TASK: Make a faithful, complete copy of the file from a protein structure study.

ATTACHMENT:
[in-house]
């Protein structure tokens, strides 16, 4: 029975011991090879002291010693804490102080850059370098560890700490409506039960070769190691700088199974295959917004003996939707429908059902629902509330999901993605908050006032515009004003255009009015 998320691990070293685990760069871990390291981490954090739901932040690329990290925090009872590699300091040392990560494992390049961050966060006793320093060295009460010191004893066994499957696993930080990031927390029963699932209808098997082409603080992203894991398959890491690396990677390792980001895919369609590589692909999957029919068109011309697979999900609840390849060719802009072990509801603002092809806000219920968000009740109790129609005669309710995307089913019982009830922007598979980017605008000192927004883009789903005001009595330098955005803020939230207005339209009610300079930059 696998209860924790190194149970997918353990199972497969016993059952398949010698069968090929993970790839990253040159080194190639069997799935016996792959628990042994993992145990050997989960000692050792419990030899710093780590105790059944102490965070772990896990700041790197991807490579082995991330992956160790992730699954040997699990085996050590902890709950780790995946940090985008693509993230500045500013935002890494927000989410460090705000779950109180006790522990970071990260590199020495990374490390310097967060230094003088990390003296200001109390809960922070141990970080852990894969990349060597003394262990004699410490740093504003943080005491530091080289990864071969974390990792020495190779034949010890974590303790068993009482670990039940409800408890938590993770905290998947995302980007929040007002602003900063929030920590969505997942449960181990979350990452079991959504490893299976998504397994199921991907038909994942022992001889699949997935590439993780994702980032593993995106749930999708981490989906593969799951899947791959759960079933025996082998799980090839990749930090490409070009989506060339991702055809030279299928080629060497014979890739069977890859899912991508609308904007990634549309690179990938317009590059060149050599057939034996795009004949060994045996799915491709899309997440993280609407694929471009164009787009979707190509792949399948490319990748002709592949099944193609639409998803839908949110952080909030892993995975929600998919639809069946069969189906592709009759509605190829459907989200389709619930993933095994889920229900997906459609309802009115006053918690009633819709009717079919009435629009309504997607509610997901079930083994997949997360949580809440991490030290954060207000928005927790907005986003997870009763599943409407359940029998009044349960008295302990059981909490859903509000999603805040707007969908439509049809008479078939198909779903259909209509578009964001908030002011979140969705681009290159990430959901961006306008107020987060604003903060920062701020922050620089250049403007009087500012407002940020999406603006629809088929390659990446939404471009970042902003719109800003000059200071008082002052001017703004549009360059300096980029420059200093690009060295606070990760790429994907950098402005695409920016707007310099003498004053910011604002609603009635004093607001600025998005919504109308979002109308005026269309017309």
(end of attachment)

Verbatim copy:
[in-house]
């Protein structure tokens, strides 16, 4: 029975011991090879002291010693804490102080850059370098560890700490409506039960070769190691700088199974295959917004003996939707429908059902629902509330999901993605908050006032515009004003255009009015 998320691990070293685990760069871990390291981490954090739901932040690329990290925090009872590699300091040392990560494992390049961050966060006793320093060295009460010191004893066994499957696993930080990031927390029963699932209808098997082409603080992203894991398959890491690396990677390792980001895919369609590589692909999957029919068109011309697979999900609840390849060719802009072990509801603002092809806000219920968000009740109790129609005669309710995307089913019982009830922007598979980017605008000192927004883009789903005001009595330098955005803020939230207005339209009610300079930059 696998209860924790190194149970997918353990199972497969016993059952398949010698069968090929993970790839990253040159080194190639069997799935016996792959628990042994993992145990050997989960000692050792419990030899710093780590105790059944102490965070772990896990700041790197991807490579082995991330992956160790992730699954040997699990085996050590902890709950780790995946940090985008693509993230500045500013935002890494927000989410460090705000779950109180006790522990970071990260590199020495990374490390310097967060230094003088990390003296200001109390809960922070141990970080852990894969990349060597003394262990004699410490740093504003943080005491530091080289990864071969974390990792020495190779034949010890974590303790068993009482670990039940409800408890938590993770905290998947995302980007929040007002602003900063929030920590969505997942449960181990979350990452079991959504490893299976998504397994199921991907038909994942022992001889699949997935590439993780994702980032593993995106749930999708981490989906593969799951899947791959759960079933025996082998799980090839990749930090490409070009989506060339991702055809030279299928080629060497014979890739069977890859899912991508609308904007990634549309690179990938317009590059060149050599057939034996795009004949060994045996799915491709899309997440993280609407694929471009164009787009979707190509792949399948490319990748002709592949099944193609639409998803839908949110952080909030892993995975929600998919639809069946069969189906592709009759509605190829459907989200389709619930993933095994889920229900997906459609309802009115006053918690009633819709009717079919009435629009309504997607509610997901079930083994997949997360949580809440991490030290954060207000928005927790907005986003997870009763599943409407359940029998009044349960008295302990059981909490859903509000999603805040707007969908439509049809008479078939198909779903259909209509578009964001908030002011979140969705681009290159990430959901961006306008107020987060604003903060920062701020922050620089250049403007009087500012407002940020999406603006629809088929390659990446939404471009970042902003719109800003000059200071008082002052001017703004549009360059300096980029420059200093690009060295606070990760790429994907950098402005695409920016707007310099003498004053910011604002609603009635004093607001600025998005919504109308979002109308005026269309017309």